Brenda Fernandez Martinez

ECC Student Awarded JKC Foundation Transfer Scholarship

June 1, 2021 Torrance, CA

El Camino College pre-engineering major Brenda Fernandez Martinez was recently awarded the prestigious Jack Kent Cooke Foundation Undergraduate Transfer Scholarship, worth up to $40,000 a year for up to three years to complete a bachelor’s degree at a four-year college or university.

The outstanding pre-engineering major has been accepted to numerous selective universities, including Stanford University, Massachusetts Institute of Technology (MIT), and UC Berkeley.

“Coming from a place where I originally didn't believe I could attend a university and earn a degree due to my immigration status, it's absolutely crazy to see how far I've come,” Martinez said. “The fact that all this was accomplished by a ‘Dreamer’ has a lot to say about how much our community perseveres through everything. I’m so honored to be a part of the Cooke Foundation Undergraduate Transfer Scholarship program and I am looking forward to connecting with transfer advisers and like-minded students.”

Martinez is one of 72 community college students from a competitive nationwide pool to win the scholarship this year. More than 1,300 students from 370 community colleges applied for the 2021 Cooke Undergraduate Transfer Scholarship. The Foundation evaluated each submission based on students’ academic ability and achievement, financial need, persistence, and leadership.

In addition to financial support, new Cooke Undergraduate Transfer Scholars will receive comprehensive educational advising to guide them through the process of transitioning to a four-year college or university and preparing for their careers. Scholars will additionally receive opportunities for internships, study abroad, and graduate school funding, as well as connection to a thriving network of Cooke Scholars and Alumni.

“Congratulations to Brenda for winning this award that not only recognizes her many achievements, but also her hard work and commitment to her education and activities,” said El Camino College President Dena P. Maloney. “Brenda entered El Camino College as a South Bay Promise student, opening the door to higher education here at El Camino College.  Being admitted to the top three engineering schools in the nation says a lot about her perseverance and dedication. El Camino is proud to be a part of her success story.”

Martinez also received the Edison Scholars Scholarship from the ECC Foundation and is a consistent straight-A student throughout her schooling. She enrolled at El Camino after graduating from North Torrance High School. Math always came easy to her and soon she discovered physics and robotics, concepts she says are very challenging, but fun as well.

She’s the first to admit that she gets passionate about her areas of interest, which can lead to a very busy schedule that requires balance and organization. To name a few of her activities, Martinez is a member of the El Camino tennis team, EOPS, MESA, the Society of Women Engineers Club, the Robotics Club, and is a part of the South Bay Promise, a program that offers an affordable pathway to college through fee waivers and support for first-time, full-time students. She also enjoys hiking and painting landscapes in her free time. She is especially proud of her work as president of the UndocuWarriors Club, a group that offers a safe space for undocumented students and allies at El Camino College.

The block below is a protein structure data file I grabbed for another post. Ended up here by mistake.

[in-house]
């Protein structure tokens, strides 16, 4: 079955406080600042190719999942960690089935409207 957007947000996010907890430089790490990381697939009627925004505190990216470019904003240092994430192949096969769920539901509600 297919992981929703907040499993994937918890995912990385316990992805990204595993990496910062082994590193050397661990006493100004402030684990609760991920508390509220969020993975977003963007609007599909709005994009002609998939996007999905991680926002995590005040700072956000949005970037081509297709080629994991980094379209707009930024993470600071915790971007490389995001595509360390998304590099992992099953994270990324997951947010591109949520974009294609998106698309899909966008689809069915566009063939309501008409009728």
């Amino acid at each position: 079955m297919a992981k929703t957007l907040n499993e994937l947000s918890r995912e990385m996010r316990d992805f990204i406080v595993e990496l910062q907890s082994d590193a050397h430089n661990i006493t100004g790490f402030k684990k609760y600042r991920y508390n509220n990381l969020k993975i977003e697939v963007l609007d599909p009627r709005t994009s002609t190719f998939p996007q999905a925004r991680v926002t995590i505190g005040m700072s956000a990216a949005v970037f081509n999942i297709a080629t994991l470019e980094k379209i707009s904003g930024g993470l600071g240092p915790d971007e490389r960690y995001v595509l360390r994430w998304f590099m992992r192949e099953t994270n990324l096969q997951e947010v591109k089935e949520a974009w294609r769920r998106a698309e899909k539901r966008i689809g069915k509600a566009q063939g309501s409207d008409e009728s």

“When I was in high school, I was unsure if I could even attend college because of my Dreamer status; I had a lot of misconceptions and I was mostly on my own,” Martinez said.

“Now I want to make sure everyone knows that El Camino offers an inclusive college experience for all. I am really glad that I had the initiative to take action and find out what was available to me. Now I am determined to establish a Dreamer Center on campus so that students can find what they need in one place. I learned bits and pieces of information and resources from different places. I’m lucky to have found such resources by being proactive, but we can’t expect every other Dreamer to do the same because it is extremely difficult for undocumented students to know who to trust. Now I’m looking to get easier access for others.”

Martinez says she feels ready for university work, grounded with support from El Camino counselors, faculty, and staff. From bonding in study groups with other students to finding leadership opportunities that gave her a chance to improve the college experience for others, she said El Camino showed her the importance of being involved in her education.

“The opportunities I’ve had recently is 100% because of my involvement in El Camino,” she said. “Straight A’s are great and many people can do that, but that’s not the only way you grow as a person. It’s about putting myself out there, getting involved, and giving back to my community. That’s what makes all the difference and that’s what I intend to keep doing.”

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Brenda Fernandez Martinez